Arts and Entertainment

An unbridled love for making music

Double Stop vocalist Lynne Ferguson pulls out all the stops for Helpline.

Ferguson and husband Roger bring their Double Stop duo to join Rocking Arrow and The Recliners in a benefit concert for Helpline House Dec. 15.

“When I was a teenage mom on Bainbridge, Helpline House helped me a lot. I remember I had to hitchhike to the old laundromat with piles of dirty diapers,” Ferguson says.

Family life and music didn’t come together, though, until she hired a guitarist 19 years ago.

Roger Ferguson played guitar and produced,” Ferguson says. “We worked together and we got married.”

The couple raised five children as a team, supporting their family with music.

Over the years, they expanded their musical vocabulary to include blues, folk, bluegrass and swing. Ferguson carried the vocal lead and played rhythm guitar, while Roger played guitar, mandolin, fiddle and sang backup.

“We’ve been so fortunate,” Ferguson says. “We’ve played 2,500 concerts. We’ve made 10 CDs, with Mark O’Connor producing the last.

“We’ve gotten to open for musicians like Emmylou Harris and Taj Mahal.”

The Fergusons played 280 road dates before the travel got to them.

“We quit,” Ferguson says. “We figured out that we could make the same money and all of it would come home – if we played closer to home.”

Being on the road, however, had not made Ferguson forget her other love: horses.

“That’s just my life...my favorite things are horses and music.”

The rhythm of galloping horses has sounded in Ferguson’s music since Comanche great grandparents taught her native horse traditions, Ferguson says.

Returning from the road gave her more time for equestrian pursuits.“But my stallion came to me because of my last road trip,” Ferguson says. “So I’m glad we went on that one.”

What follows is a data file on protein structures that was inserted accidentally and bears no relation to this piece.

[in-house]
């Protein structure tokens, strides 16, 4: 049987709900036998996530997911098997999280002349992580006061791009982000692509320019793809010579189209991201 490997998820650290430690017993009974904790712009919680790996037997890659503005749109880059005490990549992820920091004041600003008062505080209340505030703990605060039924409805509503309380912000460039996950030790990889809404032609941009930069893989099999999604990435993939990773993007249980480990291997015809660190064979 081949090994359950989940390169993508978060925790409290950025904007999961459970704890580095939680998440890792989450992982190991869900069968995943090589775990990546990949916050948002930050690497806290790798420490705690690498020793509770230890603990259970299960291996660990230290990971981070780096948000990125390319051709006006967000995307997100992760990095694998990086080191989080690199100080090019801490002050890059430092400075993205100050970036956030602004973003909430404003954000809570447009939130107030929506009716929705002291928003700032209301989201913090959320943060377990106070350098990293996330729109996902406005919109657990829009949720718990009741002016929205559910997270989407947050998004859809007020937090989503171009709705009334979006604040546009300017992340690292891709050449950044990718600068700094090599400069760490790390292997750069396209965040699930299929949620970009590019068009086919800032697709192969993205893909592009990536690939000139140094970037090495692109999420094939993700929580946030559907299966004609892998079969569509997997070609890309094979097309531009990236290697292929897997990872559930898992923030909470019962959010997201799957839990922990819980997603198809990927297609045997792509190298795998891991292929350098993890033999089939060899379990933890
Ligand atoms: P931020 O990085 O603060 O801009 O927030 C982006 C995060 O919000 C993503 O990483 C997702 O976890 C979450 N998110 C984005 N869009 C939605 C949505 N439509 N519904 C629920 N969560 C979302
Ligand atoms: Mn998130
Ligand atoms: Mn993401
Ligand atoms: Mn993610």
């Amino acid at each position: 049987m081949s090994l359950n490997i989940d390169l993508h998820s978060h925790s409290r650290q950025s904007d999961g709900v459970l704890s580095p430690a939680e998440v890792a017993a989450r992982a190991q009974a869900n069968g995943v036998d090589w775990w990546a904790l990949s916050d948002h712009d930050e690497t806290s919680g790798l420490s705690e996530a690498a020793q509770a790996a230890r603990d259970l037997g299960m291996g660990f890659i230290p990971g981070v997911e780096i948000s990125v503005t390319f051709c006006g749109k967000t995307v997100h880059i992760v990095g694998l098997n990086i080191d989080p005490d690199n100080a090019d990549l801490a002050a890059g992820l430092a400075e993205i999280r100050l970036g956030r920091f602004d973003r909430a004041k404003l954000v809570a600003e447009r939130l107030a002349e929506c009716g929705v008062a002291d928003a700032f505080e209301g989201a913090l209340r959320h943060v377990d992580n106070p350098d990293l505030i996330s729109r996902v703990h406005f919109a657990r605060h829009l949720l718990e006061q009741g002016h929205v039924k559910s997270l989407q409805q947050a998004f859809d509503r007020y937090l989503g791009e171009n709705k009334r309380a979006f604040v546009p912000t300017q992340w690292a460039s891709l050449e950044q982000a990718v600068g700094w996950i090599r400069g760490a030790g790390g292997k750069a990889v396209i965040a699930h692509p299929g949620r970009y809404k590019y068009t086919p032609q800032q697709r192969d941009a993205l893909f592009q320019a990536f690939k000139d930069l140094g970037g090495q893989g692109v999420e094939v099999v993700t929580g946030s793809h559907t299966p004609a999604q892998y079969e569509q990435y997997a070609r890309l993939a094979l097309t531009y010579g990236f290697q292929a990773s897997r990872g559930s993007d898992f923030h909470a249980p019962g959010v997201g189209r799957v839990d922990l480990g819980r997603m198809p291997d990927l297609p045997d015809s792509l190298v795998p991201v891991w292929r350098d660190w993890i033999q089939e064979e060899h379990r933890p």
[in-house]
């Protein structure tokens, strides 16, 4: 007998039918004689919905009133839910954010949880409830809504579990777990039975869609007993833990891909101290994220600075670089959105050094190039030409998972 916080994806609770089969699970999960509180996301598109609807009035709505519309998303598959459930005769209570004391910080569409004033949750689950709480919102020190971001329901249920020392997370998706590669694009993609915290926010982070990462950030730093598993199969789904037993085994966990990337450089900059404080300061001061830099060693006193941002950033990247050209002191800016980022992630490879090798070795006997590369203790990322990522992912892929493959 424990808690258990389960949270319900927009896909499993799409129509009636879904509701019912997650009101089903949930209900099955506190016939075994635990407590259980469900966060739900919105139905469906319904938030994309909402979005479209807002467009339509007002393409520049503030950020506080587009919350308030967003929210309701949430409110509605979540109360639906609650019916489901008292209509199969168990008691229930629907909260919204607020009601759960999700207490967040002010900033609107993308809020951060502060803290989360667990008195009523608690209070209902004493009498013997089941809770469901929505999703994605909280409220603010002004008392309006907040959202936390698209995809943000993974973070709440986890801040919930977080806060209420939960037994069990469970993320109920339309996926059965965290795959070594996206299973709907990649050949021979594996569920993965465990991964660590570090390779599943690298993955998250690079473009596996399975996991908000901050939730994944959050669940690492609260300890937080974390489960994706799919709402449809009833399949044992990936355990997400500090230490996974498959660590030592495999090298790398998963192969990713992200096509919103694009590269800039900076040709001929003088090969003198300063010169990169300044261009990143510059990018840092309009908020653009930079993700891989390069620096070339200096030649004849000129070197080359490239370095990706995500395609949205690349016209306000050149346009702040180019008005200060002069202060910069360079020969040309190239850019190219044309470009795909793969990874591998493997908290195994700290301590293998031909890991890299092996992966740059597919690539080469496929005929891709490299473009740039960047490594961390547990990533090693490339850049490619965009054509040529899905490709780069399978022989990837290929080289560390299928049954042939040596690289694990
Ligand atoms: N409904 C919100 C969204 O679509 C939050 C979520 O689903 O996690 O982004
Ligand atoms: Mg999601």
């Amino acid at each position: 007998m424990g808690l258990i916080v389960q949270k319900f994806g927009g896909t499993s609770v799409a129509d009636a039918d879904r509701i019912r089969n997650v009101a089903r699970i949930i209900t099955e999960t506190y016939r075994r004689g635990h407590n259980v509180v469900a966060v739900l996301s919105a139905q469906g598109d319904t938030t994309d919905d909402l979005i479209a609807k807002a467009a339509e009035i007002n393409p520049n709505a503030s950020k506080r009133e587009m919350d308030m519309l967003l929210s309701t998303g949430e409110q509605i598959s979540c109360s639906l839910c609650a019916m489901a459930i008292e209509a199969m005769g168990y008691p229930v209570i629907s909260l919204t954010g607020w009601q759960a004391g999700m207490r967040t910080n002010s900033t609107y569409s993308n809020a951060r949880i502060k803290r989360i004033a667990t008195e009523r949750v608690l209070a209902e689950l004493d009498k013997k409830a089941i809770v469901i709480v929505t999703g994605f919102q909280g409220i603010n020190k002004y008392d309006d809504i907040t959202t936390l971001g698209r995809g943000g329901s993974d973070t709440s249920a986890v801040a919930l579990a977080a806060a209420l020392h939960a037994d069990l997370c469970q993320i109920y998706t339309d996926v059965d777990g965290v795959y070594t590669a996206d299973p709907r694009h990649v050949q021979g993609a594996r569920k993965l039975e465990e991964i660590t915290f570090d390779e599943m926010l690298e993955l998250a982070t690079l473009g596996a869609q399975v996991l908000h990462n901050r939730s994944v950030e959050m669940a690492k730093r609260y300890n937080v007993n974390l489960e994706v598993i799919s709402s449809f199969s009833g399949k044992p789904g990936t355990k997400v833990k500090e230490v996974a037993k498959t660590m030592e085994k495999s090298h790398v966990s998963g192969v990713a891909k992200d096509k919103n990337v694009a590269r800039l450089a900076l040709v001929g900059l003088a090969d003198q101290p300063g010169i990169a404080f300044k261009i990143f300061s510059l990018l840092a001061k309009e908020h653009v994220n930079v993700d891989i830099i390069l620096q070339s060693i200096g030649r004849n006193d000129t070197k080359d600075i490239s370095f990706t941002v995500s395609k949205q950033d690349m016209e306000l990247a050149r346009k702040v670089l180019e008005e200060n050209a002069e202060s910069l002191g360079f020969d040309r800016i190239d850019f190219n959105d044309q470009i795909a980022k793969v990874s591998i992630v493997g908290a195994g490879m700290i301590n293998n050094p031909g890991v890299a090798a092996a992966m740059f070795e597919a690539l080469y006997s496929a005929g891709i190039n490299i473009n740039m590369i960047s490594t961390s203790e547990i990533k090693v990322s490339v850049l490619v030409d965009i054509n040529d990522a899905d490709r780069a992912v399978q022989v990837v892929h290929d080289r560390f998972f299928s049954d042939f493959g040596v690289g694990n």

In 1996, Ferguson and her husband were playing a show near the Pine Ridge reservation in South Dakota. She was on the lookout for a horse for a Bainbridge couple, so she watched a demo videotape of one horse –- and decided she wanted the stallion herself.

“We toured through seven states and I bugged my husband through all of them,” Ferguson says.

“We brought him home and named him “Tuff Design.” The kids called him ‘Joey,” because he’s like a ‘regular Joe.’”

Although warned that the stallion would kill the colts, Ferguson allowed her small herd to mingle.

“He was fine with the babies,” Ferguson says. “He was mellow and kind. He liked them.”

In the native way, Ferguson says, stallions, mares and babies all live together.

Ferguson says, “It’s a very different tradition; I’ve always thought the native method of relating to horses is a more respectful way. You let them live as they would in the wild.

“You don’t have to do as much discipline – just ride them down.”

Ferguson says that the natural order prevails in her herd, with the lead mare in charge.

Ferguson says, “I’d tell the kids, ‘watch the mares.’ They don’t let the horses walk all over them; they don’t allow them to disrespect them.”

As Ferguson observed the youngsters around her horses, she noticed that children who had been traumatized were helped by the animals’ presence, a brand of ‘horse therapy’ she has developed over over the years.

Ferguson’s ‘Joey’ recently won a Silver Spur award from the American Quarterhorse Association.

Ferguson says, “That’s a horse that’s done things, a lesson horse for kids, a ‘herd sire.’

“I want to live and make music in that spirit.”

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